A wolf in fox's clothing? Using stable isotopes to quantify ecological replacement

Clark, T.J., Vick, B., Newton, J. , Marengo, I. and Wakefield, E. D. (2021) A wolf in fox's clothing? Using stable isotopes to quantify ecological replacement. Conservation Letters, 14(3), e12791. (doi: 10.1111/conl.12791) (PMID:31417629) (PMCID:PMC6691230)

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Ecological replacement as a conservation tool presupposes that nonnative taxa can restore degraded ecosystems by performing the ecological functions of extinct taxa. This assumption is rarely tested however, largely because it is difficult to quantify the functions of species extirpated long ago. Here, we test whether feral South American grey foxes (SAGF), introduced to the Falkland Islands ∼90 years ago, act as unintended ecological replacements for endemic Falkland Islands wolves (FIW), extirpated during the 19th century. Using hair stable isotope ratios as proxies for diet, we show that the isotopic niche space of modern SAGFs almost completely encompasses that of archaic FIWs. However, the former's niche is larger so while SAGFs may play similar ecological roles to FIWs, they probably perform additional functions, which may or may not be desirable. In so doing, we illustrate a generalized framework for using comparative isotopic niche analysis to test for ecological replacement objectively.

Item Type:Articles
Additional Information:Funding was provided by the National Science Foundation Graduate Research Fellowship (grant 366280 to TJC), UK Natural Environmental Research Council (grant NE/M017990/1 to EW), NERC Life Sciences Facility (grant EK31-11/18 to JN for stable isotope analysis), and Falkland Islands Government (grant 49/2018).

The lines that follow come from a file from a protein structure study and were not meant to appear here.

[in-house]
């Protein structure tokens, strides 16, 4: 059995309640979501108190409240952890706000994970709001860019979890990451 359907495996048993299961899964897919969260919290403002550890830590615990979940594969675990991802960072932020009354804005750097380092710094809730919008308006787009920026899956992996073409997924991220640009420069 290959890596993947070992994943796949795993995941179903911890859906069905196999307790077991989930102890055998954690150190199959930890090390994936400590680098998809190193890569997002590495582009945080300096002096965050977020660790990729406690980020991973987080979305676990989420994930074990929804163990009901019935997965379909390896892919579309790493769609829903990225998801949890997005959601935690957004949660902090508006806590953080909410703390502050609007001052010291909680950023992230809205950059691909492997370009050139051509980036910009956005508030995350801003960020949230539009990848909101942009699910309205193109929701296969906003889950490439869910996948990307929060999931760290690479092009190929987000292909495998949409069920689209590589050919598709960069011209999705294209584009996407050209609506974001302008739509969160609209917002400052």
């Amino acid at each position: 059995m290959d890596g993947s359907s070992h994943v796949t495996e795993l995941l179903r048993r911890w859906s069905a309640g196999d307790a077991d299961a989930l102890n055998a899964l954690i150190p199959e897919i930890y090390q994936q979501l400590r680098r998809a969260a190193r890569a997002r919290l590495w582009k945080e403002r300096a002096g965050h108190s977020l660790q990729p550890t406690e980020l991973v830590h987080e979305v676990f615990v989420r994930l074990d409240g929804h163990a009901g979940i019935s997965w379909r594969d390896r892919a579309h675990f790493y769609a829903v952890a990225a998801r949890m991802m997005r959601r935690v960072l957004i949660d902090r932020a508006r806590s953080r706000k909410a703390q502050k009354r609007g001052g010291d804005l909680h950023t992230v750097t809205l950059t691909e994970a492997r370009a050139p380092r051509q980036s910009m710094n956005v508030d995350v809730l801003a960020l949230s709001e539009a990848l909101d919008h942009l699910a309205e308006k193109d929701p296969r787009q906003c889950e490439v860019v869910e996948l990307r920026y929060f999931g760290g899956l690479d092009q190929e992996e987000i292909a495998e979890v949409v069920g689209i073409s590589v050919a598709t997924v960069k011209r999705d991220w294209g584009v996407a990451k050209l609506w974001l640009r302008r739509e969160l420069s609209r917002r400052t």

Glasgow Author(s) Enlighten ID:Newton, Dr Jason and Wakefield, Dr Ewan
Authors: Clark, T.J., Vick, B., Newton, J., Marengo, I., and Wakefield, E. D.
College/School:College of Medical Veterinary and Life Sciences > Institute of Biodiversity Animal Health and Comparative Medicine
College of Science and Engineering > Scottish Universities Environmental Research Centre
College of Medical Veterinary and Life Sciences > School of Biodiversity, One Health & Veterinary Medicine
Journal Name:Conservation Letters
ISSN (Online):1755-263X
Published Online:04 February 2021
Copyright Holders:Copyright © 2020 The Authors
First Published:First published in Conservation Letters 14(3): e12791
Publisher Policy:Reproduced under a Creative Commons License

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Project CodeAward NoProject NamePrincipal InvestigatorFunder's NameFunder RefLead Dept
171561Seabirds and wind - the consequences of extreme prey taxis in a changing climateEwan WakefieldNatural Environment Research Council (NERC)NE/M017990/1Institute of Biodiversity, Animal Health and Comparative Medicine